Refin or not to refin? That's the Q (1967 Gibson EB-0)

Discussion in 'Hardware, Setup & Repair [BG]' started by depalm, Dec 18, 2018.


  1. depalm

    depalm

    Apr 22, 2004
    São Paulo
    Hello and merry christmas everyone
    I've just added this 67 Gibson EB-0 to my collection for a really nice price.
    The problem is that there is a missing chunk of wood near the bottom, and although the jack is stable and solid, I think it needs some reinforcement. I don't know what could have happened there. It plays and sounds great as an EB-0 should.
    I just started to think about doing a professional refinish to solve these little problems but first, I would like to get some advice from you. Do you think it's worth it?
    If refin is not an option, how can I fix the missing chunk and jack?
    I do not care much about resale value, since I do not use to sell equipment, but I'd like to keep the "old vibe".

    Everything else is in really good condition.
    I would replace the original bridge with a Hipshot Supertone, just to get a better intonation.
    The Sidewinder Pickup is a monster and sings very well, dark and muddy.
    Frets are good, truss rod is working perfectly.

    Hope to hear from you soon and thank you in advance.
    Best



    WhatsApp Image 2018-11-27 at 18.02.26.jpeg
     
  2. sissy kathy

    sissy kathy Back to Bass-ics Gold Supporting Member

    Apr 21, 2014
    Arbutus, MD
    You can reinforce the cavity from the inside by epoxying a metal plate in the cavity. You could use some naphtha to clean the body. I get real sentimental real fast over some things, and a Gidson EB0 is one of those things. I wouldn't be inclined to add anything to the bass. That said you could carve out a regular size from the chipped area and add a patch in there that would be rather innocuous but it being a mahogany body it will always be visible unless it is painted an opaque color. You could make the repair a feature of the bass though by routing out a strip the length of the body and gluing in a contrasting wood. Could even do it on the bass side as well to balance things out.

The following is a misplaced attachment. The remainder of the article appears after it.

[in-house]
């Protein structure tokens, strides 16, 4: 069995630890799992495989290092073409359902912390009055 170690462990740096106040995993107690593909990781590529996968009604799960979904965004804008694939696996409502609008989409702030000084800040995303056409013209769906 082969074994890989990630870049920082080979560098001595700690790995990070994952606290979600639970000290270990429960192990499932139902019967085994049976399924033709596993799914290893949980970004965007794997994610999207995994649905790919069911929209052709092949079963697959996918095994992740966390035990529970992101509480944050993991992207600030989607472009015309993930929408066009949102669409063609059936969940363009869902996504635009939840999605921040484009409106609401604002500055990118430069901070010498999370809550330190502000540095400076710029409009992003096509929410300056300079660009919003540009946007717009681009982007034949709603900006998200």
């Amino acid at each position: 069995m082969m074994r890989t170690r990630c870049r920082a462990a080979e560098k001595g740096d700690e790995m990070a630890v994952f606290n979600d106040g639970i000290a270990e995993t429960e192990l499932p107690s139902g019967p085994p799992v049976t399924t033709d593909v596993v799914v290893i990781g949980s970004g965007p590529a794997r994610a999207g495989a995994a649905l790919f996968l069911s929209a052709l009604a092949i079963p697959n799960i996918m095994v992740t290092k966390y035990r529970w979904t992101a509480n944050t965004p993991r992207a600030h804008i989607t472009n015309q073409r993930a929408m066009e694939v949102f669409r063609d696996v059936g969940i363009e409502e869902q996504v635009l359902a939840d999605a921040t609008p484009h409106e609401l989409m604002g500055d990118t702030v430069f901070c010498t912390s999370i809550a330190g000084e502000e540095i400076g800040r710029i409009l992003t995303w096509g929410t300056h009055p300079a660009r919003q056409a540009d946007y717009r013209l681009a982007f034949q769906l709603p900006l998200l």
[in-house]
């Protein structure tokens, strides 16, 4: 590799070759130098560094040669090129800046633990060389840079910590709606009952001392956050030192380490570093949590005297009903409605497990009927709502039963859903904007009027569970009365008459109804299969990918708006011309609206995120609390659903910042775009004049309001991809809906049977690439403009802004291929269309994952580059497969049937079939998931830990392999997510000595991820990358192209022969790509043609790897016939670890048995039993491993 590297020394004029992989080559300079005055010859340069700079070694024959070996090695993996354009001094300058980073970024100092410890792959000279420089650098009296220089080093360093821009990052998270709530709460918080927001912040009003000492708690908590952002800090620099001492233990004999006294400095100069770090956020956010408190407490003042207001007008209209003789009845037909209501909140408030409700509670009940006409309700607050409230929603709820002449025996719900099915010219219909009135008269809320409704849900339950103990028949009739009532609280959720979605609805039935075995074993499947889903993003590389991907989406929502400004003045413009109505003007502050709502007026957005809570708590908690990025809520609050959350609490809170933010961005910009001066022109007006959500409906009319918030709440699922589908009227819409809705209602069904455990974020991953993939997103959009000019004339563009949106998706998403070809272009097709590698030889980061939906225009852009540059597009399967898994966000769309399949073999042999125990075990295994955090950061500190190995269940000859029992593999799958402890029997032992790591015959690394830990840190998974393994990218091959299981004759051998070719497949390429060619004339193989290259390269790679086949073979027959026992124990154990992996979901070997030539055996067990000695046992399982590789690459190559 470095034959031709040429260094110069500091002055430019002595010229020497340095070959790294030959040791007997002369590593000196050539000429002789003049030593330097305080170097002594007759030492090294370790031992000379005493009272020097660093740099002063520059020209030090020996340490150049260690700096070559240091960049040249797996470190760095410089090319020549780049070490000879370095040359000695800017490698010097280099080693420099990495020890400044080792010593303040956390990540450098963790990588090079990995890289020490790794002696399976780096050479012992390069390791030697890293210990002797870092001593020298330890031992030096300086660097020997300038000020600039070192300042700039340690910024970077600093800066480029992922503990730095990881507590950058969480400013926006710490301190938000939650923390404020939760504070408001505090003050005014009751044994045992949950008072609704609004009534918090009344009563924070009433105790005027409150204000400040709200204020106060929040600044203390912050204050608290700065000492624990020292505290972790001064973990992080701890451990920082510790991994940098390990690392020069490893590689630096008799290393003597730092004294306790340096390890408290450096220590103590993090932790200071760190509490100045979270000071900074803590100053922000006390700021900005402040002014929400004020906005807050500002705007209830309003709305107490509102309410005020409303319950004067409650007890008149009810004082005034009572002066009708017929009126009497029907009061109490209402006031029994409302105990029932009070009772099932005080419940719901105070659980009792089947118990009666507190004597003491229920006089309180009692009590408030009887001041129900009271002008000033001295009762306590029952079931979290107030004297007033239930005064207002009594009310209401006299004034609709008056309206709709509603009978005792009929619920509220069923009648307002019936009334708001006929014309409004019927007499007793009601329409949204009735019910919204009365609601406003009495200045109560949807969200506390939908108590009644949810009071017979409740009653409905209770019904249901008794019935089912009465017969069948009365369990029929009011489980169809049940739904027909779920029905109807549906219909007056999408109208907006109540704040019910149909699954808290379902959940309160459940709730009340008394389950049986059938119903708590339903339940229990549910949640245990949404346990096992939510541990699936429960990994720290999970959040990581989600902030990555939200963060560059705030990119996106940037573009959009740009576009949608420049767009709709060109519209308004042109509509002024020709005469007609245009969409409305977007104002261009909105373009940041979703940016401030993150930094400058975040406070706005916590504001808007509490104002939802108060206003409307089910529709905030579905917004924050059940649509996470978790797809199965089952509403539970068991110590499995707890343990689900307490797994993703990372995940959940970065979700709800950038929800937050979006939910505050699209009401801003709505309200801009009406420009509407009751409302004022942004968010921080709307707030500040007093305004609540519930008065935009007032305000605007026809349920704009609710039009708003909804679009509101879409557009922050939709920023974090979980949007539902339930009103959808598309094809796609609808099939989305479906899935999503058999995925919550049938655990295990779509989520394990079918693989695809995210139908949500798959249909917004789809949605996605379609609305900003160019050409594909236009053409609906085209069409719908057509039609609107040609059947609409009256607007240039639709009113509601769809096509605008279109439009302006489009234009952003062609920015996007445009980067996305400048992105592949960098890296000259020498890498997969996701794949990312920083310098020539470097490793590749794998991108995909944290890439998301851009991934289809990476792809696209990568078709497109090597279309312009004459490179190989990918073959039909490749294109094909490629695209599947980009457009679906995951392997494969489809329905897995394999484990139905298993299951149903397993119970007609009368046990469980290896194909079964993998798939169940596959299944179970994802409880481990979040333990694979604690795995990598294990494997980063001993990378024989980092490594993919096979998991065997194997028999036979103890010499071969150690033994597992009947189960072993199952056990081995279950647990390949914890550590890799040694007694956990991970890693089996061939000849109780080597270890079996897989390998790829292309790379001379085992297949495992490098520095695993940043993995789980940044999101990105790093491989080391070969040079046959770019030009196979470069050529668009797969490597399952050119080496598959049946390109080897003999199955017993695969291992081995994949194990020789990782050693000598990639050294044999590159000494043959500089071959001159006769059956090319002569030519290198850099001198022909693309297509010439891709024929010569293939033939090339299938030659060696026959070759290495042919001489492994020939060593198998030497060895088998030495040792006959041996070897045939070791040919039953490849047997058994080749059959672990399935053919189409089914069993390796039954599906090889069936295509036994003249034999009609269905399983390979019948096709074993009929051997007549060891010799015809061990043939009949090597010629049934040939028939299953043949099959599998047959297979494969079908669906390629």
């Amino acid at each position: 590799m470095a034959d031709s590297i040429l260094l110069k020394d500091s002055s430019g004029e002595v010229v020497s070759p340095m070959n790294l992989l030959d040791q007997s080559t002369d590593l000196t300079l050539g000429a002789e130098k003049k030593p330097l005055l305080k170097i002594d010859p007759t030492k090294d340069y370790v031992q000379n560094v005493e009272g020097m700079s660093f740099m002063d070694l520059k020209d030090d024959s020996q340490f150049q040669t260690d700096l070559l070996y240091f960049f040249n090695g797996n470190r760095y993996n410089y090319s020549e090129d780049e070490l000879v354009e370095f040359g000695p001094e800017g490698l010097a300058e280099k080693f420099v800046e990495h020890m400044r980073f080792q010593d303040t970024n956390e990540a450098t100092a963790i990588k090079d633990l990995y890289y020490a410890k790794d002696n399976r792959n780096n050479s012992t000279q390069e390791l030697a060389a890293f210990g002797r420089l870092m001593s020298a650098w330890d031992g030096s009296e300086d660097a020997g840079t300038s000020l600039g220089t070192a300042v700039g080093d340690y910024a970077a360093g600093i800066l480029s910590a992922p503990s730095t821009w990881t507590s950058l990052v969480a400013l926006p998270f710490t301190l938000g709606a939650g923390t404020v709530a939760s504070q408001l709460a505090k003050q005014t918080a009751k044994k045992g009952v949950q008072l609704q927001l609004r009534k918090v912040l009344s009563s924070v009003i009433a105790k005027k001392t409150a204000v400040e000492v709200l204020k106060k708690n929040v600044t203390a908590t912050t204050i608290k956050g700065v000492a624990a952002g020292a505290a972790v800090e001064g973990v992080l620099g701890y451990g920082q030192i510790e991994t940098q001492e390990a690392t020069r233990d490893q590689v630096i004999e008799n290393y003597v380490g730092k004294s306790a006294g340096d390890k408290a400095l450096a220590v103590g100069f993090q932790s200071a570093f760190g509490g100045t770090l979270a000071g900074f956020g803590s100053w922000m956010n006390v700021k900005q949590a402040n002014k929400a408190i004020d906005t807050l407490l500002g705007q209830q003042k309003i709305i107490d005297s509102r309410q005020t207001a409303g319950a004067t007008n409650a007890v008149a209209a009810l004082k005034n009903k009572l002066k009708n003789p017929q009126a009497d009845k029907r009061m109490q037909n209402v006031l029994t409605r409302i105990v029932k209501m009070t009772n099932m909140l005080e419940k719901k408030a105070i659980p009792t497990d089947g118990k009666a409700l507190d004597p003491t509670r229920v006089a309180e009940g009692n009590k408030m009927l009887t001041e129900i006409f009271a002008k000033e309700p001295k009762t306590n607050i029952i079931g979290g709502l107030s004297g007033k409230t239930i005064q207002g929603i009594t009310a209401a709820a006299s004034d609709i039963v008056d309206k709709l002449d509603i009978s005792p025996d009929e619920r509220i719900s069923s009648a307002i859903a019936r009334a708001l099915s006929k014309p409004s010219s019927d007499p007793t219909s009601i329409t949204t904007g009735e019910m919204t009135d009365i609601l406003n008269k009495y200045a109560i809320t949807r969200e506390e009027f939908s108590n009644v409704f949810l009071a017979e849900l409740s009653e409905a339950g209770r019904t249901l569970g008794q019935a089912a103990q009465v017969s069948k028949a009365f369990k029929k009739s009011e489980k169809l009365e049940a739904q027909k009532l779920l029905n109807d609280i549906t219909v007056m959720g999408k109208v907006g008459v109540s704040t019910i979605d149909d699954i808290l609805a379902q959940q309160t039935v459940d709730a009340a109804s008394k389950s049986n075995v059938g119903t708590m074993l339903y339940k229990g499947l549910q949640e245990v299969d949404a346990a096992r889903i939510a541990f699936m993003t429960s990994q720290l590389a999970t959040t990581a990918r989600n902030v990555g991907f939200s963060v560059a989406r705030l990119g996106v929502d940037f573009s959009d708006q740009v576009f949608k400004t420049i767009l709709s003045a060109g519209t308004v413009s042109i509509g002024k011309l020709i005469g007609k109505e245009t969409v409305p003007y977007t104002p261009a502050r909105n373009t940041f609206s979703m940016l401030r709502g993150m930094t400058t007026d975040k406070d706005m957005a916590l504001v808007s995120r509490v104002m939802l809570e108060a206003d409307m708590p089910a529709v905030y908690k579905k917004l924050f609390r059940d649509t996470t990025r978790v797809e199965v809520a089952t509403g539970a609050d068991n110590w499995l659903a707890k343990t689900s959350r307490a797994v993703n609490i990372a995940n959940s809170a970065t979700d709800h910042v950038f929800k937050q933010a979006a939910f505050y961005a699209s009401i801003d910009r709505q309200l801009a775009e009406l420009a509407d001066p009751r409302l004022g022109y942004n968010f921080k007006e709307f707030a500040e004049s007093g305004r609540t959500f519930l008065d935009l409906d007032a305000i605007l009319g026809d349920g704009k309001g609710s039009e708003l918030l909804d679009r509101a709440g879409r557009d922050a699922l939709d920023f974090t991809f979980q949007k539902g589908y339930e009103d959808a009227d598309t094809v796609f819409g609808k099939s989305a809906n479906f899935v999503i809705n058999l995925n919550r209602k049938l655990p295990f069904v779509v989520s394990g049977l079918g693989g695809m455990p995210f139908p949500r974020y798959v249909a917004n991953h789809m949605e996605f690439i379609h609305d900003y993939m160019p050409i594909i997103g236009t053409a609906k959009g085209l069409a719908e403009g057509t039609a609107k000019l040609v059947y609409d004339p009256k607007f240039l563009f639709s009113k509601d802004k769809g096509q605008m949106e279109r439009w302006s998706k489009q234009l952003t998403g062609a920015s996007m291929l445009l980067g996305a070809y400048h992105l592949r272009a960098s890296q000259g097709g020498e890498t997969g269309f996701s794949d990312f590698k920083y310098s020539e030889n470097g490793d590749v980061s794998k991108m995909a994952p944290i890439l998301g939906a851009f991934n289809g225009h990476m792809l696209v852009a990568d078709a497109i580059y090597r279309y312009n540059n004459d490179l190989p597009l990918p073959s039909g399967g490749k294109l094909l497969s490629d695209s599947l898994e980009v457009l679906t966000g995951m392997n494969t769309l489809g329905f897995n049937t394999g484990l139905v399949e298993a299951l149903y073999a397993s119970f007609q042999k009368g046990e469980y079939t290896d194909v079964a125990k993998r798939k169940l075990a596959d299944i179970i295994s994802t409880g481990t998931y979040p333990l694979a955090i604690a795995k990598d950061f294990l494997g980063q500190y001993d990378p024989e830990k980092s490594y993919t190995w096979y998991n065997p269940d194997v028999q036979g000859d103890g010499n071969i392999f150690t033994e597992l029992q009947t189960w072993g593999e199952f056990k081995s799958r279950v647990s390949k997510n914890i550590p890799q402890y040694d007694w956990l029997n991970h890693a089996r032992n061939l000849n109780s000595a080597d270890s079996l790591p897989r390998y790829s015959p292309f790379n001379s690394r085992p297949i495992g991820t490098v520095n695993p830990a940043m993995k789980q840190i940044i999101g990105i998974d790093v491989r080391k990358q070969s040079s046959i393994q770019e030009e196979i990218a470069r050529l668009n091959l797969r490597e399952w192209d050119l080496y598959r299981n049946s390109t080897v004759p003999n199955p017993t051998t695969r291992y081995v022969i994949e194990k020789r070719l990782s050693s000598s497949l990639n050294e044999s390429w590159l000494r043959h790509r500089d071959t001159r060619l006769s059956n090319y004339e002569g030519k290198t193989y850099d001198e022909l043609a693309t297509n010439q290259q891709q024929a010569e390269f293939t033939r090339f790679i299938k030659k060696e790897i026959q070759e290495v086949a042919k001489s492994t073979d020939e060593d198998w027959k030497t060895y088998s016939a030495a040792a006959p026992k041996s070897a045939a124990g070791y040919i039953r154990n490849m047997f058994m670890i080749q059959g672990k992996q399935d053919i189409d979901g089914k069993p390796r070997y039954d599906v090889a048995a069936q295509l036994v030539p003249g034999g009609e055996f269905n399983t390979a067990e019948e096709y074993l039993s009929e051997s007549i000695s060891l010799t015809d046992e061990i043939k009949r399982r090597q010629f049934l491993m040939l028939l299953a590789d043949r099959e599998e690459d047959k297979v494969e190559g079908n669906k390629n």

Last edited: Dec 18, 2018
  3. depalm

    depalm

    Apr 22, 2004
    São Paulo
    Thank you, Sissy. Yes, I'll maybe try to reinforce the jack, just in case.
    The chipping is ugly but have no effect on the playability or sound.
     
  4. RSBBass

    RSBBass

    Jun 11, 2011
    NYC
    As long as it doesn't impact the play-ability I would leave it.
     
  5. two fingers

    two fingers Opinionated blowhard. But not mad about it. Gold Supporting Member

    Feb 7, 2005
    Eastern NC USA
    While I respect @sissy kathy , I come from the polar opposite end of the spectrum. I rarely get sentimental over objects. Thus, this bass is screaming for some Marty Bell love.

    images.jpg
     
  6. depalm

    depalm

    Apr 22, 2004
    São Paulo
    I doesn't. But in this condition, the bass has already a low resale value… maybe worth refinish and, at least, keep the bass in good condition. Thank you.
     
  7. depalm

    depalm

    Apr 22, 2004
    São Paulo
    The bass is in São Paulo, Brazil. Sending it to US would cost me a lot. I'd do the refinish here. There are some nice places here that could make a great refin.
     
    two fingers likes this.
  8. RSBBass

    RSBBass

    Jun 11, 2011
    NYC
    If you would like it to look new than a refinish is the way to go but unless you go with a solid color a repair will be visible.
     
  9. depalm

    depalm

    Apr 22, 2004
    São Paulo
    That's the problem. This bass has a such nice vibe this way. It feels like my favorite t shirt, you know?
    Light and easy to play… I'd like it to look like it is except for the missing chunk and specially the stressed jack.